Open a PDF version to print this topic

HealthInfo Canterbury

Lupus (systemic lupus erythematosus)

Lupus is what's known as an autoimmune condition. In these types of conditions, the body's immune system produces antibodies that attack a person's own healthy tissue as if it was a foreign body, like bacteria or a virus. Lupus is a complex condition that affects different people in different ways. It may affect joints and skin. It can also affect blood vessels and internal organs.

Around one in every 900 people in New Zealand is diagnosed with lupus. It's more common in Māori and Pacific peoples and in other ethnic groups with darker skin. It can occur in men, women and children, but it's much more common in women.

Do I have lupus?

Lupus rashLupus can be very hard to diagnose because it has many symptoms and can show in different ways. It can also seem like several other conditions. Some of the key symptoms of lupus are:

If you have some of these symptoms, visit your GP for further assessment. Your GP will ask some questions and may examine you. They may also perform some blood tests and check your blood pressure and urine. If they feel that you might have lupus, they are likely to refer you to a rheumatologist.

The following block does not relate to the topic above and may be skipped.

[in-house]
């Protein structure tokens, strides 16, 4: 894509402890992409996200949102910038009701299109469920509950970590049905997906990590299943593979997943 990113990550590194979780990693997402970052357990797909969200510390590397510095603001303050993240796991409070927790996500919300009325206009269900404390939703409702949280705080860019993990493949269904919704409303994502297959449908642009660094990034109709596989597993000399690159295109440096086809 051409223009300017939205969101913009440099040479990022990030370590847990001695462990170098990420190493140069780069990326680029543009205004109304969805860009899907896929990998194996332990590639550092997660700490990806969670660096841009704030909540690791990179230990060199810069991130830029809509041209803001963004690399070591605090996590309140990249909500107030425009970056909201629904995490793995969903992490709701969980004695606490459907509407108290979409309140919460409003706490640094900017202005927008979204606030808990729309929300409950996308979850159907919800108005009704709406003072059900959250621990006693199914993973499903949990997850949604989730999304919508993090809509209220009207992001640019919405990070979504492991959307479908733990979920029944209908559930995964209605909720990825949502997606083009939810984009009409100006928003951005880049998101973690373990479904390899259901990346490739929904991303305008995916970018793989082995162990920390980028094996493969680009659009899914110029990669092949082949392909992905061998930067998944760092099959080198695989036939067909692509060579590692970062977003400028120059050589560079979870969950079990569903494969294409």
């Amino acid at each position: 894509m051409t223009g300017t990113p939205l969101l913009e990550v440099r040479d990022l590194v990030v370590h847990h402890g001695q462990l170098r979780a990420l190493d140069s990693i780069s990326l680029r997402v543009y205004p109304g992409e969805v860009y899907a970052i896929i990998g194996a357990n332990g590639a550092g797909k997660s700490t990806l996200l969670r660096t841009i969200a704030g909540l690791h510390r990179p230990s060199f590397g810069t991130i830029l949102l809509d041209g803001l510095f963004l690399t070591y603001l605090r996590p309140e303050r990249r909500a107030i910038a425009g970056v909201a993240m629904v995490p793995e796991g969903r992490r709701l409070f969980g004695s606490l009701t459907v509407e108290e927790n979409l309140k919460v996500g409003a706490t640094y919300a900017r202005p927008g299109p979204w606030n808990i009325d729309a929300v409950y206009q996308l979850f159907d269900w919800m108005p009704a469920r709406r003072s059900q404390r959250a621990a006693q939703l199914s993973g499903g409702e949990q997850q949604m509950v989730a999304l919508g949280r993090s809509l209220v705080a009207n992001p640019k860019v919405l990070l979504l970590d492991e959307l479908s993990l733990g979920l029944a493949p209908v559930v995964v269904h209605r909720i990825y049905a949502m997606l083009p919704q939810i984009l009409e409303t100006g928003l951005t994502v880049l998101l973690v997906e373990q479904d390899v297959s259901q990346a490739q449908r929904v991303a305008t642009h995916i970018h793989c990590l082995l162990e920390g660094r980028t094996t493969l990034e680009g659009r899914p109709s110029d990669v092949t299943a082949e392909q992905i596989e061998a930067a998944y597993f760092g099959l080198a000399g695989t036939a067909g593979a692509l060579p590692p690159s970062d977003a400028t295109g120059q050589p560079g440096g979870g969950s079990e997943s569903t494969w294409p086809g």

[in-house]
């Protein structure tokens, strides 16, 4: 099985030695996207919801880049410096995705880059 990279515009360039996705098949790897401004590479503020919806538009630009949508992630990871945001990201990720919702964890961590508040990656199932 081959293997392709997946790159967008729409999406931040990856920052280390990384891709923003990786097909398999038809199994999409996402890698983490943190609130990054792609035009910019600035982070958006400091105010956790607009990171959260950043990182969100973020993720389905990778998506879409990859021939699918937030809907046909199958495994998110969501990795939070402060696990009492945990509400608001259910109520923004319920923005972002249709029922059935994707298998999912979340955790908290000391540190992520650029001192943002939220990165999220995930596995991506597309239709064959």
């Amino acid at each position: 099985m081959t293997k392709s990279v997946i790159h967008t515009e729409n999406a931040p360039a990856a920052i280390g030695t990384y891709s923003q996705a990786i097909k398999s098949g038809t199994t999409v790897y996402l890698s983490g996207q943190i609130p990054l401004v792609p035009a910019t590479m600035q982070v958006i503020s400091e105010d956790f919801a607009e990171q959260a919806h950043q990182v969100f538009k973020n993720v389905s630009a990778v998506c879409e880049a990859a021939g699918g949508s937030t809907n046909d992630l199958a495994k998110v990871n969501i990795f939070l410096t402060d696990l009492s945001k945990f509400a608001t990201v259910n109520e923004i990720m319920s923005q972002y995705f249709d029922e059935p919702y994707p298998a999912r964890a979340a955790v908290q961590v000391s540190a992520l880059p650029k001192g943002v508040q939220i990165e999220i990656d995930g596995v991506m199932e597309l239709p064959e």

How is lupus treated?

There is no cure for lupus, but you can manage and control it with medication and lifestyle changes. People with lupus now have a normal life expectancy. But if you have lupus you will sometimes have "flares" of symptoms. Environmental factors, such as hormones and hormonal contraception, sunlight and UV light, and certain medications can trigger these.

You can find out more about lupus through the following links.

  HealthInfo recommends the following pages

Written by HealthInfo clinical advisers. Endorsed by rheumatologist, Department of Rheumatology, Immunology & Allergy, Canterbury DHB. Last reviewed December 2017. Last updated June 2019.

See also:


Medications for inflammatory arthritis

Page reference: 78715

Review key: HILUP-78715